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HMS 'Warrior' (1860 – present)

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The first modern warship
Known for

Her Majesty's Iron Cased Steam Frigate Warrior.
View full size imageHer Majesty's Iron Cased Steam Frigate Warrior. © NMM
HMS Warrior was the first sea-going iron hulled vessel in the world - some would call her the first modern warship. 

On 27 November 1858, the Admiralty began discussions with Captain Sir Baldwin Walker, Surveyor of the Navy, concerning the design of a new armoured, screw

The launch of HMS Warrior.
View full size imageThe launch of HMS Warrior. © NMM
frigate. When she was completed, she was the largest and most powerful armoured warship in existence and eclipsed the famous French warship, La Gloire

HMS Warrior combined a number of innovative new designs in naval

The Warrior at Pembroke Dock.
View full size imageThe Warrior at Pembroke Dock. © NMM
architecture. She was powered by both steam and sail, and contained the largest set of marine steam engines to be in operation during the late nineteenth century. When she was sailing, her telescopic funnels were lowered to the deck.

Iron hulled vessels became the future of the Royal Navy. HMS Warrior pioneered a new era in armour, speed and firepower in naval warfare. She was refurbished and returned to Portsmouth Historic Dockyard in 1987, where she remains to this day.

Port Connection

View of the stern of HMS Warrior while under construction at Thames Ironworks.
View full size imageView of the stern of HMS Warrior while under construction at Thames Ironworks. © NMM
HMS Warrior was built by Thames Ironworks at Blackwall between 25 May 1859 and 29 December 1860. Her engines were installed in the nearby Victoria Docks and she was fitted out at Chatham Dockyard.

One of the preferred contractors used for these engines was John Penn and Sons of Greenwich. Penn pioneered the trunk engine for screw ships, and it was this system that was used in HMS Warrior.

Statistics
· Length: 128 metres (420 feet)
· Beam length: 17.78 metres (58 feet 4 inches)
· Displacement: 9180 tons
· Three masts and a bowsprit
· Sail area: 4,496 square metres (48,400 square feet)
· Machinery: 1 shaft. A two-cylinder Penn trunk engine. 10 boilers each holding 17 tons of seawater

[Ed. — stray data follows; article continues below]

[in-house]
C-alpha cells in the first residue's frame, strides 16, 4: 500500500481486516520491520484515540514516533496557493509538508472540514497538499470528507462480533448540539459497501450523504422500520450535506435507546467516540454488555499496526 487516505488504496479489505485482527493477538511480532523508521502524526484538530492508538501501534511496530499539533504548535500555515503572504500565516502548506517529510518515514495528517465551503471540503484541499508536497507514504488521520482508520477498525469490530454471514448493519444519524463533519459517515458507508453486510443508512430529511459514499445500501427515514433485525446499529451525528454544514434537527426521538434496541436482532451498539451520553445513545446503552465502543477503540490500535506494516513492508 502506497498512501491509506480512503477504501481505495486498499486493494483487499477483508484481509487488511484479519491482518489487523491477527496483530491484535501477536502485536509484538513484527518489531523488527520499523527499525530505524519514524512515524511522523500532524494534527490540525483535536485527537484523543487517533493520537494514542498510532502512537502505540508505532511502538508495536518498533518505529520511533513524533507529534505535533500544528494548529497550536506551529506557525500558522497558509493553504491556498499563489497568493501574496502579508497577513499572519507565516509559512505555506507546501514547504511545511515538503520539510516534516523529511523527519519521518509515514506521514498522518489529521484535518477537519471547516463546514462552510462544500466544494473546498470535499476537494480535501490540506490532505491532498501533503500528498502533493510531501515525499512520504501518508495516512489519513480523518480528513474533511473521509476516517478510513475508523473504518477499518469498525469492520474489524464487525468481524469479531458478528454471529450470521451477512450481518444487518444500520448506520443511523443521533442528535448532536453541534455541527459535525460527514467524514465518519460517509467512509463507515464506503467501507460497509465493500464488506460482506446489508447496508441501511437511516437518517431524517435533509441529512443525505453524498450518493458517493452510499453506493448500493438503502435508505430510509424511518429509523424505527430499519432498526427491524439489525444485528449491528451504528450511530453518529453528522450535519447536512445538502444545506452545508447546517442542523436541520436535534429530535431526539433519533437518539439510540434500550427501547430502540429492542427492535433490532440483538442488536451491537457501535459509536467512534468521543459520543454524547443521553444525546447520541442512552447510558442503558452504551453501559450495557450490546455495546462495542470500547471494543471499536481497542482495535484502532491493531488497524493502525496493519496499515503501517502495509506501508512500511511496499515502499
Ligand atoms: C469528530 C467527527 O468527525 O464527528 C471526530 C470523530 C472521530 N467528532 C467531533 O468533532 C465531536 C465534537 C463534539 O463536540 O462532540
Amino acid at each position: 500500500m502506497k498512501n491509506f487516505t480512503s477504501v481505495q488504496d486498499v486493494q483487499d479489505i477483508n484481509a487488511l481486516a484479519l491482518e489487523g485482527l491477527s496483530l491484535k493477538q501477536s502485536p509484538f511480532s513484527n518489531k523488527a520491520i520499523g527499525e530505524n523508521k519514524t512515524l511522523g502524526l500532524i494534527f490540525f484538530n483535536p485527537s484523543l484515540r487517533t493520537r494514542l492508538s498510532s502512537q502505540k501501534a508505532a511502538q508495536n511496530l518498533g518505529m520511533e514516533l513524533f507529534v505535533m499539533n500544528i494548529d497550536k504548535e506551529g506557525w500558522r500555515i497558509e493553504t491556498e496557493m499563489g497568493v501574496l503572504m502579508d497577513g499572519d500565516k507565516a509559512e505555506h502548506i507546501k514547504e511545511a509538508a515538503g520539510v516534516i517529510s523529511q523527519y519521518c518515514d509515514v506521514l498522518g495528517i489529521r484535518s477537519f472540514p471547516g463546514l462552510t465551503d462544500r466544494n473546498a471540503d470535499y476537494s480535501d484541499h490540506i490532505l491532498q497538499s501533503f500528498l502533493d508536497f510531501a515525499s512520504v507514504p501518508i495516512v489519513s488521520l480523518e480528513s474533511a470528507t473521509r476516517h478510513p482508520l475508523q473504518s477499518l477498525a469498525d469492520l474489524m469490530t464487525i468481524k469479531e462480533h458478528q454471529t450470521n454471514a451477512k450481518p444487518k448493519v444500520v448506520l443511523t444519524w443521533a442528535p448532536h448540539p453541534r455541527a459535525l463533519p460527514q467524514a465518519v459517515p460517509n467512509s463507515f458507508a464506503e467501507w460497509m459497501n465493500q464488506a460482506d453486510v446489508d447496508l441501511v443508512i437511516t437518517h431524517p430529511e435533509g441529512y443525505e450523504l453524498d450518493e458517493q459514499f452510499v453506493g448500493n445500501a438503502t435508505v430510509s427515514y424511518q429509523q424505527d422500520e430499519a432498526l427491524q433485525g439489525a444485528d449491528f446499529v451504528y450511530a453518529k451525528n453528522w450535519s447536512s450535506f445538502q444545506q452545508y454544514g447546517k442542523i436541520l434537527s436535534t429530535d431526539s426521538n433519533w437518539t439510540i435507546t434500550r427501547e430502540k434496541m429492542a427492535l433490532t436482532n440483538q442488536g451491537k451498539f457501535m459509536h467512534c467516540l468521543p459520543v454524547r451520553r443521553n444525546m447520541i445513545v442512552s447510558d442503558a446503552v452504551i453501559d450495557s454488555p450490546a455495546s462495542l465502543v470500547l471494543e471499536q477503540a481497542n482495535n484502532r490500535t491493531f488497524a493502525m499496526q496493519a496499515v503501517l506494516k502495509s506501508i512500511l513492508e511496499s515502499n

· Propeller weight: 26 tons
· Hull length: 73.2 metres (240 feet). It was constructed with a partial double bottom. This was subdivided into 92 watertight compartments
· Armour: 11.4 centimetres (4.5 inches) of iron to stretch from the upper deck to 1.5 metres (5 feet) below the water line, with 45.7 centimetres (18 inch) wood backing and bulkheads of 11.4 centimetres (4.5 inches)
· Armament consisted of forty guns in total. Ten 110 pdr, twenty-six 68 pdr and four 40 pdr.
· Carried a complement of 707
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Life Story
27 Jan 1859The Royal navy Board receives Isaac Watt’s design for the new warship
Apr 1859Fifteen proposals are submitted to the Royal Navy Board
6 May 1859Orders are placed for the two new warships
25 May 1859The keel is laid down
29 Dec 1860HMS 'Warrior' is launched
8 Aug 1861HMS 'Warrior' moves down the Thames
21 Sept 1861She arrives in Portsmouth
1862HMS 'Warrior' joins the fleet
1864HMS 'Warrior' is refitted
1867The vessel returns to service
1872HMS 'Warrior' is refitted with a poop and a steam capstan
1880Both vessels of the Warrior class are re-classified as armoured cruisers
1883Withdrawn from service
1902Converted to a depot ship
1904Renamed 'Vernon III' and used as a storage and depot ship
1923Hulked in 1923 and used as an oil pipeline pier at Pembroke Dock in Wales
1945Renamed 'C77'
1979The Manifold Trust begins the restoration of HMS 'Warrior' to her former glory
1987HMS 'Warrior' returns to Portsmouth Historic Dockyard, where she is permanently moored to this day
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StoriesHMS 'Warrior': 'A black snake among rabbits'?
Britain's first iron-hulled warship
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National Maritime Museum/Royal Observatory GreenwichNew Opportunities Fund 
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